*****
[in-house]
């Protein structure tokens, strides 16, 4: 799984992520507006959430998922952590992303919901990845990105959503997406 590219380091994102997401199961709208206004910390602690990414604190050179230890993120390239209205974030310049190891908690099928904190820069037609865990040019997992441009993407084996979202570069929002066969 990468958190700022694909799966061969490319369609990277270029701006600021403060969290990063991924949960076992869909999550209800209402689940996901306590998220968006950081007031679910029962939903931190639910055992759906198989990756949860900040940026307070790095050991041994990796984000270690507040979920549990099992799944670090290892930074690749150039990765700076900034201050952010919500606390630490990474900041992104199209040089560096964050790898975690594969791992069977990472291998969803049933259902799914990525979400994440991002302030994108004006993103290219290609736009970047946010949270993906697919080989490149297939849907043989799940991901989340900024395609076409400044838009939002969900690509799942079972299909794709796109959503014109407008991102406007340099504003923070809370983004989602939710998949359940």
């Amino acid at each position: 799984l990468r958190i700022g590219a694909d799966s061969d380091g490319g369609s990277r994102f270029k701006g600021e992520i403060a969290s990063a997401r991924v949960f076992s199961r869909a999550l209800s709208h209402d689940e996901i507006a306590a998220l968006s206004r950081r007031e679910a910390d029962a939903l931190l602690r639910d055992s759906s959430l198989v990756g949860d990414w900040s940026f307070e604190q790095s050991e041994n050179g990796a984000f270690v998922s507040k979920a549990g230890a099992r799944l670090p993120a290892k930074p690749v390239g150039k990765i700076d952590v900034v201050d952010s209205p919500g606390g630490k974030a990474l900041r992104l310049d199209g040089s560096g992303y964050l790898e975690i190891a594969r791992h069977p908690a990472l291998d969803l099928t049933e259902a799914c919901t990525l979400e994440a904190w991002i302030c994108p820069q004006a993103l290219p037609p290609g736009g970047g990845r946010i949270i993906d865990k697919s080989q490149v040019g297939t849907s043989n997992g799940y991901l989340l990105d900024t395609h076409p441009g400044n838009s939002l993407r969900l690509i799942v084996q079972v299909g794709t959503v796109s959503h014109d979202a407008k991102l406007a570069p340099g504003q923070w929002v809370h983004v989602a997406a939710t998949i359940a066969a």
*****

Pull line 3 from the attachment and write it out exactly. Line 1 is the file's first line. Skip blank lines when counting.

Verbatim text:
């Amino acid at each position: 799984l990468r958190i700022g590219a694909d799966s061969d380091g490319g369609s990277r994102f270029k701006g600021e992520i403060a969290s990063a997401r991924v949960f076992s199961r869909a999550l209800s709208h209402d689940e996901i507006a306590a998220l968006s206004r950081r007031e679910a910390d029962a939903l931190l602690r639910d055992s759906s959430l198989v990756g949860d990414w900040s940026f307070e604190q790095s050991e041994n050179g990796a984000f270690v998922s507040k979920a549990g230890a099992r799944l670090p993120a290892k930074p690749v390239g150039k990765i700076d952590v900034v201050d952010s209205p919500g606390g630490k974030a990474l900041r992104l310049d199209g040089s560096g992303y964050l790898e975690i190891a594969r791992h069977p908690a990472l291998d969803l099928t049933e259902a799914c919901t990525l979400e994440a904190w991002i302030c994108p820069q004006a993103l290219p037609p290609g736009g970047g990845r946010i949270i993906d865990k697919s080989q490149v040019g297939t849907s043989n997992g799940y991901l989340l990105d900024t395609h076409p441009g400044n838009s939002l993407r969900l690509i799942v084996q079972v299909g794709t959503v796109s959503h014109d979202a407008k991102l406007a570069p340099g504003q923070w929002v809370h983004v989602a997406a939710t998949i359940a066969a």